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The Knife In Collaboration With Mt.Sims & Planningtorock
Tomorrow In A Year Emily Bick , March 4th, 2010 14:10

The internet eats my time, and probably yours too. (You're reading this, after all). There's so much of it, saying, 'look at me!' 'no me!' 'no meee!' Countless Facebook updates, blog comments to trawl, pages of tweetstream to swim, and all the responses you need to leave people so they don't think you're a dick - it gets paralysing.

But even ignoring all of that, all the other news and links and people, there's still way too much music - and too much good music - out there. So what to listen to? The perennial complaint of anyone lucky enough to write about music in a public forum is of having too much to listen to, too many promos to sift, too many links to click. Music may be infinite - anyone can create and get the word out - but the time to filter stuff isn't.

So far, the Knife's Tomorrow, in a Year - their opera about Charles Darwin, written in collaboration with Mt. Sims and Planningtorock, commissioned by Danish theatre collective Hotel Pro Forma - has gotten mixed reviews, partly for these reasons. Some people love it for its experimentation (The Knife claim to have only seen one opera, a performance of Verdi's Aida, as research), layers of voices and samples, and subject matter; a lot of people think it's difficult, overlong, tedious, pretentious. Tomorrow, in a Year demands 90 minutes of your listening time, preferably a few times over, plus some internet research, but for what it delivers, it's a valid trade-off.

I used to write for Plan B before it closed, and in every issue they used to run a feature called singles club, where a few writers would get together in the office and listen to the month's singles while having an online chat session in real time. I was very bad at this, because someone else usually had quicker-flashing synapses and faster fingers so they'd be riffing away while I'd sit there just trying to process. Some of the singles that sounded great in that context sounded grating a week later, while some others were slow burners that rewarded patience, but only the eighth time around. But by then, the conversation was over.

So in this environment of constantly churning information, what does it mean to make an album that's part of a larger project that demands your attention in longer, more concentrated stretches? Or just in stranger concepts and fiddly formats? Over the last few years, to name a few, we've seen Dirty Projectors' cassette version of Bitte Orca, Joanna Newsom's triple album, the Flaming Lips' triple album, Fiery Furnaces' triple live album and self-covers album - even projects like Damon Albarn's OTT Monkey: Journey into the West opera. (The Magnetic Fields' 69 Love Songs was a test shot in 2000, but that was a decade ago, when Napster and AOL were too niche to hide behind a spreadsheet.) All of these projects are kind of audacious: they say, this is worthy of your attention, and your concentration, give it here.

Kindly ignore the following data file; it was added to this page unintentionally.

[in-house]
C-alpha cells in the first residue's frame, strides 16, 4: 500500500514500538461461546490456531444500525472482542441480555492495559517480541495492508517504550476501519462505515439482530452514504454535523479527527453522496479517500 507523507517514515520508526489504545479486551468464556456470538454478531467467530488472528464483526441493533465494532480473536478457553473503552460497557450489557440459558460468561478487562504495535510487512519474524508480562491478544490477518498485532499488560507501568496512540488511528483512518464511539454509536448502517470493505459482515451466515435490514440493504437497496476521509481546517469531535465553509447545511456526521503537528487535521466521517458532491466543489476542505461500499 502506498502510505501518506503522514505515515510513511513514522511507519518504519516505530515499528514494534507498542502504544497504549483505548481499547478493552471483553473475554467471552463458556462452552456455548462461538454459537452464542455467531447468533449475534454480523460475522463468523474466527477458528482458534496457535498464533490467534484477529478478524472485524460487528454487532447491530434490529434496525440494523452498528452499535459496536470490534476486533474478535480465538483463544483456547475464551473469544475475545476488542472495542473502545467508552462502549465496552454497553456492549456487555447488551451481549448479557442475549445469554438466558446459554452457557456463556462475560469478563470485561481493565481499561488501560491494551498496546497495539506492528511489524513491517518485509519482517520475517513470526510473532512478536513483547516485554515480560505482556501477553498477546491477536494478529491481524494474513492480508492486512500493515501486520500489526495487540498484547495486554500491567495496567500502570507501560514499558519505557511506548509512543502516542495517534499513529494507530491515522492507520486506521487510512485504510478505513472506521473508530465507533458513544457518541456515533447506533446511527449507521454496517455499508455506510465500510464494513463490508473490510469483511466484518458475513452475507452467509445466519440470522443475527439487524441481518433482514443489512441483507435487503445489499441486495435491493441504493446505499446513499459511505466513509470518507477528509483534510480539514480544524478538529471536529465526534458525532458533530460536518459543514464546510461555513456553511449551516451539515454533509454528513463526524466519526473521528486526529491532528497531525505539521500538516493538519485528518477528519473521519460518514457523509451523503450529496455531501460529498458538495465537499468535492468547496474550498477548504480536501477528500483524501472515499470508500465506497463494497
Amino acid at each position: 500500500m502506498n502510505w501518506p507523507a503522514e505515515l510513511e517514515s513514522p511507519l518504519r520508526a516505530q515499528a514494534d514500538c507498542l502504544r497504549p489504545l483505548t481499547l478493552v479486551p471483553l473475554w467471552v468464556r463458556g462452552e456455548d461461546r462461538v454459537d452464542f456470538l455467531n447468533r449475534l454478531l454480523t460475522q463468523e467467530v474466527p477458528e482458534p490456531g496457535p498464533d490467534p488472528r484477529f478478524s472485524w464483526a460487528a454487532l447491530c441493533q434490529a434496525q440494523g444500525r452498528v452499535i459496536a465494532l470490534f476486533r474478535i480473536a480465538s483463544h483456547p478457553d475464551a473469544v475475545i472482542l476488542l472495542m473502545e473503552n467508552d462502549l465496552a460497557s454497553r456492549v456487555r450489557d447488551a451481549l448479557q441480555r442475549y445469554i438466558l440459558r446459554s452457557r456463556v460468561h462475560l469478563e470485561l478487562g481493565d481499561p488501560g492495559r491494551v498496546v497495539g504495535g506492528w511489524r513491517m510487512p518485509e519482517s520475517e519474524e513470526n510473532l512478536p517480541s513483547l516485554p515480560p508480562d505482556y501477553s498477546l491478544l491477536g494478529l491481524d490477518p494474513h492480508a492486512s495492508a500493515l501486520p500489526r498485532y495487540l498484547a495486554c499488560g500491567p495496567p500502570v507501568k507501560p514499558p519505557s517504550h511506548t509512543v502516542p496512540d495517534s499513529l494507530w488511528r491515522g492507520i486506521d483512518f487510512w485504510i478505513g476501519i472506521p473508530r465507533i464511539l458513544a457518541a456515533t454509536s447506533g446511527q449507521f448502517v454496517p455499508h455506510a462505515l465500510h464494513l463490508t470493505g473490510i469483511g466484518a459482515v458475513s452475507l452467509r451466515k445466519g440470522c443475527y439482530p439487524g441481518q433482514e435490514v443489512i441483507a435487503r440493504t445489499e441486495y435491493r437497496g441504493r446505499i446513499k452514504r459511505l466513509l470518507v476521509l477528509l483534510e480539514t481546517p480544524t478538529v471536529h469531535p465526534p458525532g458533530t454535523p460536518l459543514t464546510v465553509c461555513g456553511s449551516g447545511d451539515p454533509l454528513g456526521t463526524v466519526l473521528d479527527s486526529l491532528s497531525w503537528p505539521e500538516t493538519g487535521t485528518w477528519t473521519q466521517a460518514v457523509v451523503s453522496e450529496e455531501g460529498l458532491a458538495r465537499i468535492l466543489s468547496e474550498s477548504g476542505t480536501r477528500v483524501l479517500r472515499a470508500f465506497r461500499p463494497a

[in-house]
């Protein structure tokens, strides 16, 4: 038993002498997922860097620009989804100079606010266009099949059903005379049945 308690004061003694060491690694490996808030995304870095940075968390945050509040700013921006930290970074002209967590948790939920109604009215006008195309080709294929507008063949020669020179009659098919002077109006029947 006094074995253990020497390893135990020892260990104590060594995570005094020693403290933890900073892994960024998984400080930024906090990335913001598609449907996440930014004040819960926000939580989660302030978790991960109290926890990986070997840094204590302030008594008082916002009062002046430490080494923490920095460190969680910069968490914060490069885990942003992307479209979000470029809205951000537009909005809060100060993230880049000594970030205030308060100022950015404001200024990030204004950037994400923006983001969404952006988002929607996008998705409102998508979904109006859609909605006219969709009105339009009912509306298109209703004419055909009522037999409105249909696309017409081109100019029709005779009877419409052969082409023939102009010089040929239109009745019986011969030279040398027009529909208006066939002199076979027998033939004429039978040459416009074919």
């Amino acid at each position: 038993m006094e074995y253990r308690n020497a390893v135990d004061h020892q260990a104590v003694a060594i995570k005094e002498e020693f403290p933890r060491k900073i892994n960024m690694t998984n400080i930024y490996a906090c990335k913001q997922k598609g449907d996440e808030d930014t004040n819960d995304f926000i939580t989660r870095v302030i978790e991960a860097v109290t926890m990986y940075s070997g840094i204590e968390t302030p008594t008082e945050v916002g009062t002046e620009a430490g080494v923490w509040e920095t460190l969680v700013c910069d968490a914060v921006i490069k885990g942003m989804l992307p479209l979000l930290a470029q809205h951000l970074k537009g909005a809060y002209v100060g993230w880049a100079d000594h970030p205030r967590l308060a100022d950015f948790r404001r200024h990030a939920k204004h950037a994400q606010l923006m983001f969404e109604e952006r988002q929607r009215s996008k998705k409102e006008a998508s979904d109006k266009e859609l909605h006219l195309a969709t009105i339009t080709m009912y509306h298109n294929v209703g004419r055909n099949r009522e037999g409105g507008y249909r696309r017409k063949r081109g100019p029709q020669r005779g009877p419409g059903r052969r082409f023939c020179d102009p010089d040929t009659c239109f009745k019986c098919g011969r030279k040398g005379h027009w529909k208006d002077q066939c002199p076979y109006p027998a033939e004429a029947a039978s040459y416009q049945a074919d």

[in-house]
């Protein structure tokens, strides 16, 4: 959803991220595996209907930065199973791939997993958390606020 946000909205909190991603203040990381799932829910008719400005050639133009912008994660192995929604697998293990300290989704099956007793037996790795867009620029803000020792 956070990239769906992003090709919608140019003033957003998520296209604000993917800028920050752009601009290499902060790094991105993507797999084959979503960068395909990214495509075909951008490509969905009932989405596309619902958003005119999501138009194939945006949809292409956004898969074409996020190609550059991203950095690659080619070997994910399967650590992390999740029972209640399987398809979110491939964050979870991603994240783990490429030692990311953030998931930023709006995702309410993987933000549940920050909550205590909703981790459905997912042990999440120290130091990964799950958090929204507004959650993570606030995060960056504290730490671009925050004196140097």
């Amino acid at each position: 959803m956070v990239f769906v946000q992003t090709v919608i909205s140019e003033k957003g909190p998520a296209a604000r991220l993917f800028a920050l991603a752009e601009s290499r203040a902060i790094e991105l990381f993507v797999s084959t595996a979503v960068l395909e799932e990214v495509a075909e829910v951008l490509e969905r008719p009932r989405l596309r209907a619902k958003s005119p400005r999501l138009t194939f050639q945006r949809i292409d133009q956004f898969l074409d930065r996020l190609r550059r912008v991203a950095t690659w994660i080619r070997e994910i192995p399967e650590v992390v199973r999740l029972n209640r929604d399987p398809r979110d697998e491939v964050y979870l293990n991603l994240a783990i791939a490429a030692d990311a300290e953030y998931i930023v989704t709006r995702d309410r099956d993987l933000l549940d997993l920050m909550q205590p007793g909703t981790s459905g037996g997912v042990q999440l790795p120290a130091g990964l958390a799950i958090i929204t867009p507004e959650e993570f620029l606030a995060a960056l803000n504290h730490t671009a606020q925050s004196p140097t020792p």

Most of these musicians are in their late 20s and older, and came of age in a time when music was listened to and written about in a much slower, earthbound fashion. Distribution channels were expensive and full of friction, and there was also less recorded music around. But creating work that is demanding by length, concept or complexity isn't some kind of retrograde move.

The last huge moment for triple albums and forays into the full-on operatic, beyond the valley of the avant garde, was probably back in the glory days of prog - at least if you follow the logic of Prog Britannia and similar documentaries. That school of rock history, which tells of old guards overthrown and annihilated by whatever is newer (and therefore better) is a judgement driven by a marketplace that runs on churning up anxiety about neologism and acquisition. That's hard to play if 1) there's a near-infinite amount of new music and 2) everything old is available (and it's also new to a lot of people who might not have had access to it before.) How do you even set up oppositions when the next wave of whatever is already there, and there, and there, all at once? Anyone working now, especially anyone making tricksy albums, is aware of the situation and asking these questions.

Or to get Darwinian about it: how do we select music? What survives, what is fit?

The Knife ask the question by creating work around the guy who asked the question first, and kept asking it. On the Origin of Species was edited and updated several times. 'Survival of the fittest' isn't even Darwin's phrase, but the philosopher Herbert Spencer's, added in to the fifth edition. The idea of whatever the 'fittest' means is arbitrary. It's not a value judgement of moral right or possibility; all it means is that something is better equipped to survive within a particular environment or set of circumstances, however crap those circumstances may be. Environmental constraints may be social, technological, or just plain bizarre.